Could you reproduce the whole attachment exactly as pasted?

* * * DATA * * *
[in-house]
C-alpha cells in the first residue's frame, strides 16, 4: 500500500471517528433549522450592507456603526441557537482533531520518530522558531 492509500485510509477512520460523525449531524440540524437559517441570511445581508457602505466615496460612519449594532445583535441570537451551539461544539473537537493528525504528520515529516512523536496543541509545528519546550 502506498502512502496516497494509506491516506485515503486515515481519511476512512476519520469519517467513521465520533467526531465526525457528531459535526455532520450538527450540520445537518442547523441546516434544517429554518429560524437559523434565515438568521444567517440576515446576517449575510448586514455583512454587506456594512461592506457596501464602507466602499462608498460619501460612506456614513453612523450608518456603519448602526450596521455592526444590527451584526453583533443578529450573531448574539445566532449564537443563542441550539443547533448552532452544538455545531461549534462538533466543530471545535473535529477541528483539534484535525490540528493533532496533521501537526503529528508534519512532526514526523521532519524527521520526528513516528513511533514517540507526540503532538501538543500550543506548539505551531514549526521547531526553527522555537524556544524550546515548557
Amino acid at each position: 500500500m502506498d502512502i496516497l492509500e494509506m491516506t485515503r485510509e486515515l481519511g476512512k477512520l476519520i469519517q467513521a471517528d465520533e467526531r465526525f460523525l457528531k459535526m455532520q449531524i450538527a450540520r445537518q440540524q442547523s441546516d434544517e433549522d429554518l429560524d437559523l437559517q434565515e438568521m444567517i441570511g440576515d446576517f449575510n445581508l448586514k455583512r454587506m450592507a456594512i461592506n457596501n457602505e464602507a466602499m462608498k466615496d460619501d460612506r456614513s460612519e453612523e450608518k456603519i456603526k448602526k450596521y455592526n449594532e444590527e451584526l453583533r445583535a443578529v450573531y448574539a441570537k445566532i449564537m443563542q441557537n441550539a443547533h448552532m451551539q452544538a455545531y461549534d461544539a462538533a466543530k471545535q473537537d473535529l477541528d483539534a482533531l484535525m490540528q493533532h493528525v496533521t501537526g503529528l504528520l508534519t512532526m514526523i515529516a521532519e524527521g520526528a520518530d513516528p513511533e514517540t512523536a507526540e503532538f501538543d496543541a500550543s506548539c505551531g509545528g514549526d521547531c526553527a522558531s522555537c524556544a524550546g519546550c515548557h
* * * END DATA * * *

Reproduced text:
[in-house]
C-alpha cells in the first residue's frame, strides 16, 4: 500500500471517528433549522450592507456603526441557537482533531520518530522558531 492509500485510509477512520460523525449531524440540524437559517441570511445581508457602505466615496460612519449594532445583535441570537451551539461544539473537537493528525504528520515529516512523536496543541509545528519546550 502506498502512502496516497494509506491516506485515503486515515481519511476512512476519520469519517467513521465520533467526531465526525457528531459535526455532520450538527450540520445537518442547523441546516434544517429554518429560524437559523434565515438568521444567517440576515446576517449575510448586514455583512454587506456594512461592506457596501464602507466602499462608498460619501460612506456614513453612523450608518456603519448602526450596521455592526444590527451584526453583533443578529450573531448574539445566532449564537443563542441550539443547533448552532452544538455545531461549534462538533466543530471545535473535529477541528483539534484535525490540528493533532496533521501537526503529528508534519512532526514526523521532519524527521520526528513516528513511533514517540507526540503532538501538543500550543506548539505551531514549526521547531526553527522555537524556544524550546515548557
Amino acid at each position: 500500500m502506498d502512502i496516497l492509500e494509506m491516506t485515503r485510509e486515515l481519511g476512512k477512520l476519520i469519517q467513521a471517528d465520533e467526531r465526525f460523525l457528531k459535526m455532520q449531524i450538527a450540520r445537518q440540524q442547523s441546516d434544517e433549522d429554518l429560524d437559523l437559517q434565515e438568521m444567517i441570511g440576515d446576517f449575510n445581508l448586514k455583512r454587506m450592507a456594512i461592506n457596501n457602505e464602507a466602499m462608498k466615496d460619501d460612506r456614513s460612519e453612523e450608518k456603519i456603526k448602526k450596521y455592526n449594532e444590527e451584526l453583533r445583535a443578529v450573531y448574539a441570537k445566532i449564537m443563542q441557537n441550539a443547533h448552532m451551539q452544538a455545531y461549534d461544539a462538533a466543530k471545535q473537537d473535529l477541528d483539534a482533531l484535525m490540528q493533532h493528525v496533521t501537526g503529528l504528520l508534519t512532526m514526523i515529516a521532519e524527521g520526528a520518530d513516528p513511533e514517540t512523536a507526540e503532538f501538543d496543541a500550543s506548539c505551531g509545528g514549526d521547531c526553527a522558531s522555537c524556544a524550546g519546550c515548557h